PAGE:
Recent Advances

Video-assisted thoracoscopic surgical (VATS)[11] and endoscopic robotic-assisted surgical techniques[12] are being used as an alternative to open thoracotomy in advanced treatment centers and show initial promising results with reduced length of stay.

Differential Diagnosis

Otolaryngology

  • Congenital or acquired laryngeal abnormalities 

Respiratory

  • Asthma 
  • Recurrent pneumonia 
  • Tracheoesophageal fistula, tracheomalacia, congenital tracheal anomalies 

Gastrointestinal

  • Gastroesophageal reflux disease
  • Esophageal motility disorders 

Others

  • External compression of the trachea or esophagus by mediastinal mass (e.g., Hodgkin lymphoma) 

Prognosis

In children with vascular rings, surgical correction is not associated with any mortality. Rare reported cases of mortality in the vascular ring have been associated with other congenital heart disease or underlying pulmonary pathology.[2][3][4][5][6][13]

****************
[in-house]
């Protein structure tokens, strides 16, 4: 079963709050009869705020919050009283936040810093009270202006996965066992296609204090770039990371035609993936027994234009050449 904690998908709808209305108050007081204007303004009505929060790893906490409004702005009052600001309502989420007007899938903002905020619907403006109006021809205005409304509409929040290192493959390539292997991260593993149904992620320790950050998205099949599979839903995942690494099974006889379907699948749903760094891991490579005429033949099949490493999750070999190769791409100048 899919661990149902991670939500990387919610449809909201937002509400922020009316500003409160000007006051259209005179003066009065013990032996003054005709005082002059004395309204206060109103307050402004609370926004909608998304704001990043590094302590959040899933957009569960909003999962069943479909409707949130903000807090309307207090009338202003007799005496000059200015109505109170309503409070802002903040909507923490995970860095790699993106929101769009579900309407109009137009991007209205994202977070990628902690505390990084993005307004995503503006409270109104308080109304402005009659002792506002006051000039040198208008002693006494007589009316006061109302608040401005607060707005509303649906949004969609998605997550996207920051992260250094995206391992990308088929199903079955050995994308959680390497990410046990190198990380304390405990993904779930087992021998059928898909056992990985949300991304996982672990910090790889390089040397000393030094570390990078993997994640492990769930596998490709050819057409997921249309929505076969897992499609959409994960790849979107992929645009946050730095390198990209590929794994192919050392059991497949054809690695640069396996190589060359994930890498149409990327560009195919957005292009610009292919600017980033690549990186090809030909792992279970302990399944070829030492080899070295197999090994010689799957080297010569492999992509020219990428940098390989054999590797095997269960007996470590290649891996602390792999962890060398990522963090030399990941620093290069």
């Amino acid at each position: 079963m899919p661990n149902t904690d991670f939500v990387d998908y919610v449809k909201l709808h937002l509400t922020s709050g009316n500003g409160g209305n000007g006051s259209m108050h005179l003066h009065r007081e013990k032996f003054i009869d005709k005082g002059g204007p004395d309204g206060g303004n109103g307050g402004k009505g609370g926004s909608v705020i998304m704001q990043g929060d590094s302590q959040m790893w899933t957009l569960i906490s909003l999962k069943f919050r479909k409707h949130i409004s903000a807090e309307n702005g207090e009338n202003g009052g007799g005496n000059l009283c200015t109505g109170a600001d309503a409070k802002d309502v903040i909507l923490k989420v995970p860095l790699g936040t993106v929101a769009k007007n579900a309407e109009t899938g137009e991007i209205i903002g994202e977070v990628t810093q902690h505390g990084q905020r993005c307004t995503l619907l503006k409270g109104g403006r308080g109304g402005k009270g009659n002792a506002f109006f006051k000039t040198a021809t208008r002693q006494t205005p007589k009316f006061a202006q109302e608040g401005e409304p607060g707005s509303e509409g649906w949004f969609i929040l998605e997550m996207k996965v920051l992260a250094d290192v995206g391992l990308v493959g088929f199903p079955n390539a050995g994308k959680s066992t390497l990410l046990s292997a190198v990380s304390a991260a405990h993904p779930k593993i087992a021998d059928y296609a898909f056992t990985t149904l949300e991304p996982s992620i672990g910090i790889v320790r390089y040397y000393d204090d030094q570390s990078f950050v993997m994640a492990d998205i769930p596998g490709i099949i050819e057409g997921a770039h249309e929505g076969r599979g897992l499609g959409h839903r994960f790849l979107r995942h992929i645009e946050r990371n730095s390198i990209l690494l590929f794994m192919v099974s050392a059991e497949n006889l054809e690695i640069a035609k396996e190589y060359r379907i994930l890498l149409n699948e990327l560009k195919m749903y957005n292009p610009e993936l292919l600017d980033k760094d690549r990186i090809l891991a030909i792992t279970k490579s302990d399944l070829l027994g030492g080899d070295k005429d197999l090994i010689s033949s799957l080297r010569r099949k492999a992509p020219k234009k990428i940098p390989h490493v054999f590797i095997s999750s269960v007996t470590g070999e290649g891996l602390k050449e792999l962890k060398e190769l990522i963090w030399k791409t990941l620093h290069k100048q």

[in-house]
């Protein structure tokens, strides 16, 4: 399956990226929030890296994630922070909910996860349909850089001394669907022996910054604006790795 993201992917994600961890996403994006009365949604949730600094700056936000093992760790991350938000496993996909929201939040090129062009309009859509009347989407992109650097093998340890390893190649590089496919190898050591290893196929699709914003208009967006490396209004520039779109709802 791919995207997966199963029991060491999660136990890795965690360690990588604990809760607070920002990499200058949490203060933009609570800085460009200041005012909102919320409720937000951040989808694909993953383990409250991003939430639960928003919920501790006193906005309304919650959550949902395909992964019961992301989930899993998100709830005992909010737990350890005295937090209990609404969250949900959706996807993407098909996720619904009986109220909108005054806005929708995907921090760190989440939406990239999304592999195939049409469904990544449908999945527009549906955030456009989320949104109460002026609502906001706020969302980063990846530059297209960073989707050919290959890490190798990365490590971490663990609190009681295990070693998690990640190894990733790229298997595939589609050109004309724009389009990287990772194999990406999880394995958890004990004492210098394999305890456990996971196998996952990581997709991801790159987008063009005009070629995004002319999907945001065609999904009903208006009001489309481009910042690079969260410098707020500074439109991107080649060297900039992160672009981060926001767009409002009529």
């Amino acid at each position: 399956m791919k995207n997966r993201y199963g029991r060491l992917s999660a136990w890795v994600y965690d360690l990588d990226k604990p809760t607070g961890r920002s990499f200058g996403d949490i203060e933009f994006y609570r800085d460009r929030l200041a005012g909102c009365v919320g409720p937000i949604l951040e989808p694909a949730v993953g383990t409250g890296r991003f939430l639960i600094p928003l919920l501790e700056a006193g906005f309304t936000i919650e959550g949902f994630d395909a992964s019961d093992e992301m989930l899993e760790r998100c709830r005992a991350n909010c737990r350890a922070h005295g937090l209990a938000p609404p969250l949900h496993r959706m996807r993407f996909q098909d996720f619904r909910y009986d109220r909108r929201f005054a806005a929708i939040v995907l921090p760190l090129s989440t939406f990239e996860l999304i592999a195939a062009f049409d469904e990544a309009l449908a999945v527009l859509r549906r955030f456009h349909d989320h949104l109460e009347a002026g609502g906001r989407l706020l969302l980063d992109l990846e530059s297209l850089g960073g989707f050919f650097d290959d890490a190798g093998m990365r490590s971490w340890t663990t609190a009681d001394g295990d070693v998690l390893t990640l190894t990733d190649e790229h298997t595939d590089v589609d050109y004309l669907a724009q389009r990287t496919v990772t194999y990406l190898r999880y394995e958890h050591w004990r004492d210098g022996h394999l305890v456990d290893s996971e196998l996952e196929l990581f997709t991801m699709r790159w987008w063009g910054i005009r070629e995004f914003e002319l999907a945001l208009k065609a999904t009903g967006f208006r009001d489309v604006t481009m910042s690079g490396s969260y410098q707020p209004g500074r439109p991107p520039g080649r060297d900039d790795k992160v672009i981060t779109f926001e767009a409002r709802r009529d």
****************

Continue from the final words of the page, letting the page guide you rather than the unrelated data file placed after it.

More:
More than 70% of patients become asymptomatic after one year after surgical correction. However, respiratory symptoms can persist up to four to six months after surgery.[4]

The need for reoperation is very low (8%), and the most common reasons for it include persistence of diverticulum, circumflex aortic arch, scarring, and tracheobronchomalacia needing aortopexy.[14]

Complications

  • Recurrent laryngeal nerve injury and vocal cord paralysis
  • Thoracic duct injury and chylous pleural effusion
  • Vascular complications including narrowing of the vessel, bleeding, and thrombosis
  • Tracheal and esophageal injury

Deterrence and Patient Education

Patients with aortic arch anomalies should be counseled about the risk of the vascular ring and the need for advanced imaging. Once the diagnosis is ruled out, reassurance is necessary. If a vascular ring is identified, necessary steps, including symptoms that need to be watched for, need, and timing of surgery, adequate follow-up needs to be advised to improve symptoms.